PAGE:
Over the Edge Books Wants to Be the Marvel and Vice of Hip-Hop

LA 3000, a post-apocalyptic graphic novel published by Over the Edge Books
LA 3000, a post-apocalyptic graphic novel published by Over the Edge Books

[Editor's note: Weekly scribe Jeff Weiss's column, "Bizarre Ride," appears on West Coast Sound every Wednesday. Follow him on twitter and also check out his archives.]

You might not immediately recognize Paul Stewart’s name, but you’re aware of his contributions. His résumé reads like a chapter from a West Coast rap history book.

The Pharcyde? He became their first manager, brokered their first record deal and personally commissioned their iconic roller-coaster album cover.

Coolio, House of Pain and Montell Jordan also entered the industry through Stewart, who negotiated their first contracts. And when Suge Knight and Death Row didn’t mess with Warren G, the Venice High graduate shepherded him to Def Jam executive Chris Lighty (and later co-executive produced G’s debut, Regulate … G-Funk Era).

On a list of the greatest hip-hop A&R reps of all time, vaunted music historian Dan Charnas ranked Stewart at No. 20.

Before Malcolm Gladwell turned it into a cliché, Stewart was the connector. He wrote for The Source, DJed and promoted storied L.A. rap party Water the Bush. He has handled music supervision on dozens of films, including Barbershop and Hustle & Flow. As a record executive, he ran Def Jam West, his own PMP imprint and John Singleton’s short-lived New Deal Records.

Then there was the time in 1993 that Singleton celebrated the wrap of his film Poetic Justice by taking Stewart and 2Pac to Freaknik, Atlanta’s annual spring-break party.

“I never saw anyone switch gears as easily as 2Pac,” Stewart says. “One second we’d all be having an intellectual conversation inside the limousine, the next he’d stick his head out of the roof and start hollering at everyone who walked past.”

Wearing a Slauson Ave. shirt, jeans, and a week’s stubble, Stewart holds court on a basketball court: the original hardwood used by The Beastie Boys when they recorded Check Your Head here, in what is now a shared Atwater Village office space.

“We went to Club 112 and Left Eye from TLC was there, getting crazy,” Stewart says, continuing the 2Pac tale. “You never realize how remarkable things are in the moment.“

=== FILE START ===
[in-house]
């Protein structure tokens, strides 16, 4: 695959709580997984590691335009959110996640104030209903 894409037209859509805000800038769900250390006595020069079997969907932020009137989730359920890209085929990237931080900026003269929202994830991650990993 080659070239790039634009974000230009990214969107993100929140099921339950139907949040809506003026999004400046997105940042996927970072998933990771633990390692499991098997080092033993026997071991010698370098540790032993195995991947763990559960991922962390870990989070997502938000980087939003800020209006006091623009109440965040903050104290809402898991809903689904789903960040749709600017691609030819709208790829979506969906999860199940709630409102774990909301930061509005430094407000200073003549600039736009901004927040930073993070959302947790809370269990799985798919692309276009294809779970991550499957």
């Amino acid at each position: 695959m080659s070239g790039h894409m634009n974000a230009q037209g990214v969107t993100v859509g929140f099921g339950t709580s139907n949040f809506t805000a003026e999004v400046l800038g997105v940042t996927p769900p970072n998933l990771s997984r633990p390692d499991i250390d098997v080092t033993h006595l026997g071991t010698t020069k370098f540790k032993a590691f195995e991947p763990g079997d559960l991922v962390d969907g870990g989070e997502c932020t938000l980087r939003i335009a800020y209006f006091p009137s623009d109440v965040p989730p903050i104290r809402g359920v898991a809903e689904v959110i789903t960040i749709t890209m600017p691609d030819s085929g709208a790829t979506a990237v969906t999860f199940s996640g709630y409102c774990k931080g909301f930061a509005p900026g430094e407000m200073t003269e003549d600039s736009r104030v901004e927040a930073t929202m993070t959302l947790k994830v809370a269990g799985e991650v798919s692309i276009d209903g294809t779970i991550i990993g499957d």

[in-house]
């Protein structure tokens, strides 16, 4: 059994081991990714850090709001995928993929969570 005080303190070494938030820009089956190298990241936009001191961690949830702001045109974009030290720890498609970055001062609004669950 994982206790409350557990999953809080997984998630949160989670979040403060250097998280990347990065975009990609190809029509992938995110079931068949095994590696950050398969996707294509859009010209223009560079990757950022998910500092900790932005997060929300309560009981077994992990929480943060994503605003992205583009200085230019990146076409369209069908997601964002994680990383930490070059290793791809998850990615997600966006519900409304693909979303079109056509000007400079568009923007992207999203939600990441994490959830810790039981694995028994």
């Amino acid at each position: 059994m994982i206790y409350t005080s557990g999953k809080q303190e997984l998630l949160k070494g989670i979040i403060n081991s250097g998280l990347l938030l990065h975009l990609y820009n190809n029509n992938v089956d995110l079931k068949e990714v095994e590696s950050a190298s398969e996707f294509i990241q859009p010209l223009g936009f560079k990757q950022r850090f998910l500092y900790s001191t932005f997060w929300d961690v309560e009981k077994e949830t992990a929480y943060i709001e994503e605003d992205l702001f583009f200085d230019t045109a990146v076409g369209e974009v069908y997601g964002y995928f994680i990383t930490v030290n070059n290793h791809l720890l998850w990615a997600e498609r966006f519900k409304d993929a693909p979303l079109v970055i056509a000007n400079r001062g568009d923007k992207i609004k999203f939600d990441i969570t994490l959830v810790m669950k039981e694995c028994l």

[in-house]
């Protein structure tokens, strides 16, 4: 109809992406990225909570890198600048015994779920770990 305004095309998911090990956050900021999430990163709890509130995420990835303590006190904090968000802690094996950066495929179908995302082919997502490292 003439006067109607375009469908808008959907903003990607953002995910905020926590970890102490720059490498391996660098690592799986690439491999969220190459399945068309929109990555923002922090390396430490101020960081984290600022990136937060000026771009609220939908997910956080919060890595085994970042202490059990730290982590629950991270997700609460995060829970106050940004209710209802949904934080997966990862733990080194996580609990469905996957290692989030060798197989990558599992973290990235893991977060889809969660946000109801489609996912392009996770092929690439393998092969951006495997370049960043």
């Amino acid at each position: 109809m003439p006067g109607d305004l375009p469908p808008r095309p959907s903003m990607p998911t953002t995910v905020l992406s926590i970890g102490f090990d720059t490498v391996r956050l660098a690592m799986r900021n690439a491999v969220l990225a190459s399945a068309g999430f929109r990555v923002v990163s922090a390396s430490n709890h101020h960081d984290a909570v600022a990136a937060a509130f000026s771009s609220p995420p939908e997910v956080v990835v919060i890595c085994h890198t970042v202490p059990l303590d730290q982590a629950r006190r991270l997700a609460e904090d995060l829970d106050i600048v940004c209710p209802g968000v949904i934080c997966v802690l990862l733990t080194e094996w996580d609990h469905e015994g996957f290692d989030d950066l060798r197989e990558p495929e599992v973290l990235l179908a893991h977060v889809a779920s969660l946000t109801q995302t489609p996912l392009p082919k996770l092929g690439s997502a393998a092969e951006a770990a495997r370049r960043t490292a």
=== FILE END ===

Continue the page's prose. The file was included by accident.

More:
Paul StewartEXPAND
Paul Stewart
Photo by Smiles Davis

For his next act, Stewart is documenting hip-hop culture via the printed page. His publishing firm, Over the Edge Books, encompasses all facets of urban culture, from street art to photography, erotica to pulp fiction, true crime to hip-hop history. The idea is to chronicle vibrant corners overlooked by major publishers and potentially spin them into multimedia properties.

“Music supervision led me into producing films. I was frustrated with how the culture was being documented and wanted to do better,” Stewart says.

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“Eventually, I wanted to control the content from the earliest stages. I’d studied companies like Marvel and Vice that got their start in publishing material. Hollywood naturally gravitates to things with physical track records. “

Since its genesis in 2012, Over the Edge has published 30 titles. Some can be found in specialty retailers, but, in an era when bookstores continue to struggle, Stewart has hewed mostly to e-books, limited-edition collectibles and print-on-demand, lest he be stuck with excessive inventory or forced to chase distributors who don’t get it.

“I’ve learned from the music industry going digital and applied it to this,” Stewart says. “A lot of publishers are attached to old models that they’ve been doing forever. I don’t have that problem.”

Forthcoming selections include a memoir from Ice-T’s first wife, Darlene Ortiz, a collection of gritty ’90s rap magazine covers from Murder Dog, and The Rules of the Game — a novel written by Too $hort, channeling the spirit of Iceberg Slim.

“The things that become big in mainstream culture are always big in the underground first. We’re publishing what the mainstream doesn’t yet understand,” Stewart explains.

“I spent much of my life doing A&R for music; now I’m trying to A&R the world.” 


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